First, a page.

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cat-and-dogArticle featured on Paws

It’s important to have realistic expectations when introducing a new pet to a resident pet. Some cats are more social than other cats. For example, an eight-year-old cat that has never been around other animals may never learn to share her territory (and her people) with other pets in the household. However, an eight-week-old kitten separated from her mom and littermates for the first time, might prefer to have a cat or dog companion.

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besttimeforpuppy

Article by 

When is the best time to get a puppy? You’ll want to consider:

  1. The season
  2. Your schedule
  3. Your puppy’s temperament

Most dog owners and dog sitters agree that spring or summer are the optimal seasons for obtaining your four-legged friend. Warmer months are ideal times for house-breaking your puppy, and also give your family the benefit of longer and sunnier days for walks and playtime.

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what-your-dog-really-wants

Dogs are problem-solving team players who need more than cookies and affection to prosper. Follow these eight steps to make sure your dog is happy, secure, and fulfilled.

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Cats, Cat Poop, and Toxoplasmosis

Article by Dr. Lorie Huston | Featured on PetMD

Toxoplasmosis is a disease that frequently attracts media attention because it can infect people. In fact, the disease can be quite serious for pregnant women and potentially for immunosuppressed individuals as well. We know that cats can shed the organisms that cause toxoplasmosis in their feces under the right conditions. However, we also know that simple precautions, such as following routine hygienic procedures and avoiding the ingestion of uncooked meat, can be very effective in preventing the spread of toxoplasmosis.

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Why Rabies Vaccinations Are Still So Important

by Dr. Jessica Vogelsang | Featured on PetMD

From the relatively safe vantage point of the United States, it’s easy to sit back and argue about things like the necessity of vaccines or pass judgment on the way other countries handle stray animal population control. But I wonder how many of the people who do so actually understand what the situation is like in other places or how it is that we came to be so protected.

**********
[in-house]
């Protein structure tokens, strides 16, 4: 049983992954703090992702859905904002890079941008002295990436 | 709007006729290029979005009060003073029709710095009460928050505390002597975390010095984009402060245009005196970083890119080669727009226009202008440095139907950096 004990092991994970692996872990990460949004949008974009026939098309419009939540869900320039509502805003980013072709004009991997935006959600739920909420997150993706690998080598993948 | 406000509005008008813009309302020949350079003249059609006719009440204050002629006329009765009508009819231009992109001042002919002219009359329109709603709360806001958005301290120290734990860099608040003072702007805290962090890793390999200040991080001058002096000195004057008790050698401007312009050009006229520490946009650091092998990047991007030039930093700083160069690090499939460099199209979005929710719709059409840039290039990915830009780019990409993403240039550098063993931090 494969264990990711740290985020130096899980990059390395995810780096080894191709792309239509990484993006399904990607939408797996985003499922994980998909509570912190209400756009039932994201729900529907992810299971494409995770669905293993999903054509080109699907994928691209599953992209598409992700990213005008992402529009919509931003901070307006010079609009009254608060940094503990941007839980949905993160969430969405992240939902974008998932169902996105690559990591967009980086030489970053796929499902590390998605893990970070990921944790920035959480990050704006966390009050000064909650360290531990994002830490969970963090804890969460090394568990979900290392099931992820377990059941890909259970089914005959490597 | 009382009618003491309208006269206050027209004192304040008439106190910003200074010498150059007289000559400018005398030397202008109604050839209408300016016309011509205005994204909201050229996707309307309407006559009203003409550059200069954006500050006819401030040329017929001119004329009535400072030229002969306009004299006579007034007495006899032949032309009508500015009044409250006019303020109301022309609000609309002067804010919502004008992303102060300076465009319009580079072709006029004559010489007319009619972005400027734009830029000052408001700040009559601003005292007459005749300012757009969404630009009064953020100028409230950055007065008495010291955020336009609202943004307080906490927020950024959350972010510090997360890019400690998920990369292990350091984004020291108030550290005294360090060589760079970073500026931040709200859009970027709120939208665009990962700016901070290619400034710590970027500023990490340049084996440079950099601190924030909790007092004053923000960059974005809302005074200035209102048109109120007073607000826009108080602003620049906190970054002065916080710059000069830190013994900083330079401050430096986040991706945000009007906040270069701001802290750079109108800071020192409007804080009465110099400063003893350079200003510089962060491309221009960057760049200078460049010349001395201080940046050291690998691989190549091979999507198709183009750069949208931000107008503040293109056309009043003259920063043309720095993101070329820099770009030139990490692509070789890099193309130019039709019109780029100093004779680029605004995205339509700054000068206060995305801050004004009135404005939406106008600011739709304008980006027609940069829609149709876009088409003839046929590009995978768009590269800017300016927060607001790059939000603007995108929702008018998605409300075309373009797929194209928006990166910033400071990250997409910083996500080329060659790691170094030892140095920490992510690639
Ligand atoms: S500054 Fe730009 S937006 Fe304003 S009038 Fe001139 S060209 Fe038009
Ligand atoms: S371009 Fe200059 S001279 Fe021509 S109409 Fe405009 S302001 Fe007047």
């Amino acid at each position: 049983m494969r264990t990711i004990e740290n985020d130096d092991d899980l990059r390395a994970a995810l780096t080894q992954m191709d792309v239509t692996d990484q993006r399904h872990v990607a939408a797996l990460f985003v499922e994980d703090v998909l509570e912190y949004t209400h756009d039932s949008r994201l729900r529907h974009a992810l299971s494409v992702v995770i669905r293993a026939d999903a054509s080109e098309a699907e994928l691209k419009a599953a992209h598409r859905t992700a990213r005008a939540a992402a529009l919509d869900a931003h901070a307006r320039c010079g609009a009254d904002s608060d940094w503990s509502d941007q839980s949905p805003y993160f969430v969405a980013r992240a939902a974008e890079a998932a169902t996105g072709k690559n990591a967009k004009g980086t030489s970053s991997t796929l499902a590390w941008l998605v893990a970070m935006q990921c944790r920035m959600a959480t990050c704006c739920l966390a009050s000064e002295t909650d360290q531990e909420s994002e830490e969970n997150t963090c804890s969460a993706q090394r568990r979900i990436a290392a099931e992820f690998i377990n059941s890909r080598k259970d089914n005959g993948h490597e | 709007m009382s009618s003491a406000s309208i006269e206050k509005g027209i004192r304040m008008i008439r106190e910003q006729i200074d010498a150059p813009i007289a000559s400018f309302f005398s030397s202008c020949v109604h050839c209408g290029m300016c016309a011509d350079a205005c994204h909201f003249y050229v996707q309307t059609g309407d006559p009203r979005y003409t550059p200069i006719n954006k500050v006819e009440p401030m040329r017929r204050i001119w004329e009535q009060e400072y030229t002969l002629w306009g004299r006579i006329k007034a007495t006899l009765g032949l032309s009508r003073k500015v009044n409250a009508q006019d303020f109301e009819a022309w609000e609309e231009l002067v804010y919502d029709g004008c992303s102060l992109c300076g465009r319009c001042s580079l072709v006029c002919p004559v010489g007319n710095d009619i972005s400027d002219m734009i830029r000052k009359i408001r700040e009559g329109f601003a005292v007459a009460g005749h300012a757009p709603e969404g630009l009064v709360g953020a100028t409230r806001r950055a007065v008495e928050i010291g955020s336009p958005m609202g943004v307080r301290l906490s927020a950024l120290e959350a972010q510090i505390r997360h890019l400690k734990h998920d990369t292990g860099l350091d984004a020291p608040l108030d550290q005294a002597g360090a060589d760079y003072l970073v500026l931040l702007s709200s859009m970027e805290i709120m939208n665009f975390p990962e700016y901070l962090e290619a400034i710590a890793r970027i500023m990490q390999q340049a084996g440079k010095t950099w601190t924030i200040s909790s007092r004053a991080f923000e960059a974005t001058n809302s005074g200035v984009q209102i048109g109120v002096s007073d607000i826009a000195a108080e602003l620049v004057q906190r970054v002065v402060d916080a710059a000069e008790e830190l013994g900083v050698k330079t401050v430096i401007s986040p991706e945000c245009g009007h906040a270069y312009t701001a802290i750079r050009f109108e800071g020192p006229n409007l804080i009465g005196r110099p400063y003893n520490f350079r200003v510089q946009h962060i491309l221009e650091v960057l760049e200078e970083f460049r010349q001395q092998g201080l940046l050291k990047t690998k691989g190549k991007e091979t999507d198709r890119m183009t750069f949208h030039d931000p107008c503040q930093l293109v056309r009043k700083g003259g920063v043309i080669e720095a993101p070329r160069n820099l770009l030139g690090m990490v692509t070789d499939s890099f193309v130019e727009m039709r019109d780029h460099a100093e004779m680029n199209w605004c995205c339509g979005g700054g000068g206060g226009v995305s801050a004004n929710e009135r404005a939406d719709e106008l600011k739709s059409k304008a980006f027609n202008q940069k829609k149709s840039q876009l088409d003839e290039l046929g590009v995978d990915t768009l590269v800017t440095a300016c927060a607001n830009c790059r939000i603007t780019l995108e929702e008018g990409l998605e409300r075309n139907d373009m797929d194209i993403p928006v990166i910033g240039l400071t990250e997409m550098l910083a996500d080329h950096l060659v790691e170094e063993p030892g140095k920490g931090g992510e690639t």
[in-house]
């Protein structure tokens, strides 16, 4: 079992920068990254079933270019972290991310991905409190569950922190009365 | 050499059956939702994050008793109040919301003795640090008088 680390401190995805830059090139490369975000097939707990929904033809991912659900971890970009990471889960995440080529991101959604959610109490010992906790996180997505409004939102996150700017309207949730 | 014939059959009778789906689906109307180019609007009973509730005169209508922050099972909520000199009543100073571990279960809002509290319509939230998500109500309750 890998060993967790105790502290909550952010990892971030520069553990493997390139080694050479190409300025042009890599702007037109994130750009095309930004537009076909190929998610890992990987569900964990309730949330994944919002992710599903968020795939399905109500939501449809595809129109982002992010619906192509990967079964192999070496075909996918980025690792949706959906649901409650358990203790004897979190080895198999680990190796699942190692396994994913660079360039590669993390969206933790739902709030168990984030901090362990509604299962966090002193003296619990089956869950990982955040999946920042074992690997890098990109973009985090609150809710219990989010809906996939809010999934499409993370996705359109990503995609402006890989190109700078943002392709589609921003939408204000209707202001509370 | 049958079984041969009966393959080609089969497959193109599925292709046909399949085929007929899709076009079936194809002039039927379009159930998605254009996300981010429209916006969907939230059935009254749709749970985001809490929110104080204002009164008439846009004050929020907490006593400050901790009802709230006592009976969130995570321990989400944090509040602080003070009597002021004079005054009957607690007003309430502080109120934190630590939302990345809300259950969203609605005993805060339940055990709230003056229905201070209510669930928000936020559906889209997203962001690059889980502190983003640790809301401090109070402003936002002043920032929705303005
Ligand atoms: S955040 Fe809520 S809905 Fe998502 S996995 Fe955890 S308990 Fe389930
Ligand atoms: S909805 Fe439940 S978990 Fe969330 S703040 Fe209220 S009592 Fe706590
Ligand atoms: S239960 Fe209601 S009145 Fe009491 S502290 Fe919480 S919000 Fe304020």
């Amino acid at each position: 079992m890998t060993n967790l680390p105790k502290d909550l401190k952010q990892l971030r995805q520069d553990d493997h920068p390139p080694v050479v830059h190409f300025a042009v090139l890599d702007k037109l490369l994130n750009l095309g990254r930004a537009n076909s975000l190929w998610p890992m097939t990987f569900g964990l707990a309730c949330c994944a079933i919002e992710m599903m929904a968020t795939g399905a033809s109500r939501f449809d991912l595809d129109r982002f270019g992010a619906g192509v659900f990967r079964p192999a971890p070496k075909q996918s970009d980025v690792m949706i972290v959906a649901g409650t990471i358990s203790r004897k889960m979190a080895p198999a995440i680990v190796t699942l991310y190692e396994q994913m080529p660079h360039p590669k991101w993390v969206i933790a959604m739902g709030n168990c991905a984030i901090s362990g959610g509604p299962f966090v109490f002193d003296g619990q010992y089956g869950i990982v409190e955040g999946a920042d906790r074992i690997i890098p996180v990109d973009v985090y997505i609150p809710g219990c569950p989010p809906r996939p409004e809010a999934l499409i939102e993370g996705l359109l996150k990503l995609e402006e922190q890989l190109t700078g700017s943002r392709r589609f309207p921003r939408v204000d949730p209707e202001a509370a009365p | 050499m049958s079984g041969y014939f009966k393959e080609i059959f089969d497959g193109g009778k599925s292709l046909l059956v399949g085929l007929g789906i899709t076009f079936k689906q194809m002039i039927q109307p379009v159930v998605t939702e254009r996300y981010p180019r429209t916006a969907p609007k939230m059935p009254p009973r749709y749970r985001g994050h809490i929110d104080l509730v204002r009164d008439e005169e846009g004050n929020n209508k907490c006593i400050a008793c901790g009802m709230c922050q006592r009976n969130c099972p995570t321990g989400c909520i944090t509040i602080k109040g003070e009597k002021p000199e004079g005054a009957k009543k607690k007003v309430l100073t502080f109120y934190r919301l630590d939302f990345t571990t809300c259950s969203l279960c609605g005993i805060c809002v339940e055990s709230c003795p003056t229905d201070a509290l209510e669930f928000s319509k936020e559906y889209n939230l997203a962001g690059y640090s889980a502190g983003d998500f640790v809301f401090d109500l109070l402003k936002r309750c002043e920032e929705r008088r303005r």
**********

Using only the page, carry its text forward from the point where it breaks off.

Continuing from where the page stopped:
This week I am in Costa Rica enjoying the amazing wildlife and some pretty spectacular coffee. As we were driving down the street we noticed a few dogs darting back and forth and asked our driver about them.

“We have a decent number of strays,” he said. “But we’ve had some volunteer veterinary groups offer free spay and neuter services the past few years and it’s made a big difference.”

This brought a huge smile to my face, because for all the times I have volunteered on similar projects, you don’t always get to hear whether or not you’ve made a difference on the community after you’ve left.

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Dog Park Etiquette

Article featured on PetMD

Minding Your Dog’s Manners

Spending an afternoon at the dog park is great for providing your dog with exercise while allowing her to socialize with other animals. While the experience can and should be fun, it can also be a challenge if Daisy’s bad manners are allowed to go unchecked. Here are some basics for a fun, trouble-free time at the dog park.

Before You’re Out the Door

Your dog should be in good health and old enough to have had her entire series of vaccinations. It’s also helpful if your dog has been through basic obedience training. A city license and/or rabies tag should be on your pet’s collar, as well as proper identification. In fact, in some parks these tags are a requirement for admittance. Be sure to pack waste bags for picking up after your dog, as well as water. You can use a resealable bowl, a collapsible bowl, or a water bottle with a special dog spout. And don’t forget to take your dog’s leash for walking her to and from the entrance of the dog park.

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Pet Owners Save Money

Article Featured on PetMD

Save on Pet Care

We all want to do what’s best for our pets, but sometimes caring for them can be downright expensive. Here are a few tips to help you save money and hopefully keep your pet healthy for many years to come.

1. Brush Teeth Daily
If don’t already have the supplies, get a specially-made pet toothbrush and toothpaste (they come in various flavors) and make it a routine. Pets suffer from the same dental problems as people (plaque, tartar, gingivitis, etc.) and should have their teeth brushed daily to avoid costly veterinary procedures. Perhaps instead of your pet needing a $500-1000 intensive dental cleaning every year, your veterinarian will recommend only doing it every two or three years.

2. Choose a Long-Lasting Flea and Tick Preventative
Fleas and ticks are not only a nuisance; they can be dangerous – even deadly – for our pets. Fortunately, there are many types of preventatives to choose from these days. Discuss with your veterinarian which type best fits your needs, and consider preventatives that are longer lasting. Some preventatives can offer your pet protection against nasty flea and ticks for up to 12 weeks. This can be both convenient and more economical for you in the long run.